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China in Africa: The Real Story

African Public Opinion on China

Deborah Brautigam

Today a student asked me if I had any information on African public opinion about Chinese immigrants. Recently, a number of news articles have described a growing backlash against immigrant Chinese in places like Angola and Namibia. I don't know if survey data is collected on this issue (and I suspect it would be mixed at best: Chinese traders and operators of small service businesses are patronized by African consumers, but local businesses resent the competition). But we do have fairly good data on public opinion about "China" collected by the Pew Global Opinion Polls. I checked their 2010 report to see how "Africa" (in this case, only Egypt, Nigeria, and Kenya) stands in its views of China -- and, for comparison, the US.

The data were surprising. Views of China (see left) in Kenya were 86% favorable (US: 94%, see below), and in Nigeria, 76% favorable (US: 81%). In Egypt, however, opinion was more evenly divided: 52% were positive about China, while only 17% viewed the US favorably.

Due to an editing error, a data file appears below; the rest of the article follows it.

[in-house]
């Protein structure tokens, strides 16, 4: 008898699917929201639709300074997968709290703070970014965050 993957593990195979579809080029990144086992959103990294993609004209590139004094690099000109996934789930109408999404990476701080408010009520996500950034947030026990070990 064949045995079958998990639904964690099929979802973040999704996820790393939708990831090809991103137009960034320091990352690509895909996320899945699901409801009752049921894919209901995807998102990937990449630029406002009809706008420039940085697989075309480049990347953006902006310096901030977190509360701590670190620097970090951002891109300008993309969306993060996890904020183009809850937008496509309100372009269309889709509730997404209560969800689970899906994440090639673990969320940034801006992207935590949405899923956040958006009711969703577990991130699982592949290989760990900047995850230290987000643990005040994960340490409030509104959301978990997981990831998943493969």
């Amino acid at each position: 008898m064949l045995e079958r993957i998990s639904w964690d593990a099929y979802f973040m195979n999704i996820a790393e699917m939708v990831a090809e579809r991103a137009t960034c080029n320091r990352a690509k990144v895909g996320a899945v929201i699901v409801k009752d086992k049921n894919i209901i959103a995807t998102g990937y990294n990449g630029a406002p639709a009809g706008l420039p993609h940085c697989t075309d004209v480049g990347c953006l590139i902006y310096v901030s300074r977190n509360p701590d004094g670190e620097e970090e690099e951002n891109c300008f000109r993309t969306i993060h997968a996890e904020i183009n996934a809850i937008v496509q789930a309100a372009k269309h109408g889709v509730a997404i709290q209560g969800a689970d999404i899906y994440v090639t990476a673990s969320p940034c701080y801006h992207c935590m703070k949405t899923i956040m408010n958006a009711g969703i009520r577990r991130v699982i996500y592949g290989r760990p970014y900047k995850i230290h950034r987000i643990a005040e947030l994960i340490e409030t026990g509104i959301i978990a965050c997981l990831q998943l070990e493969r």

In Nigeria and Kenya, 90% of those surveyed thought that China's growing economy was a good thing for their country, compared with only 40% who thought so in the United States.

This public opinion survey, by one of the most trusted names in surveying, suggests that we should be cautious about drawing broad conclusions about a growing backlash of public opinion against China across Africa.

At the same time, Chinese labor relations in many countries continue to be very poor. For example, in October this year, Chinese managers at Zambia's Collum Coal Mine sprayed 11 protesting Zambian mine workers with buckshot, wounding two seriously (three Chinese were apparently also wounded, although it is not clear how or how badly). Events like this, over time, will chip away at the favorable public opinion of China in Africa.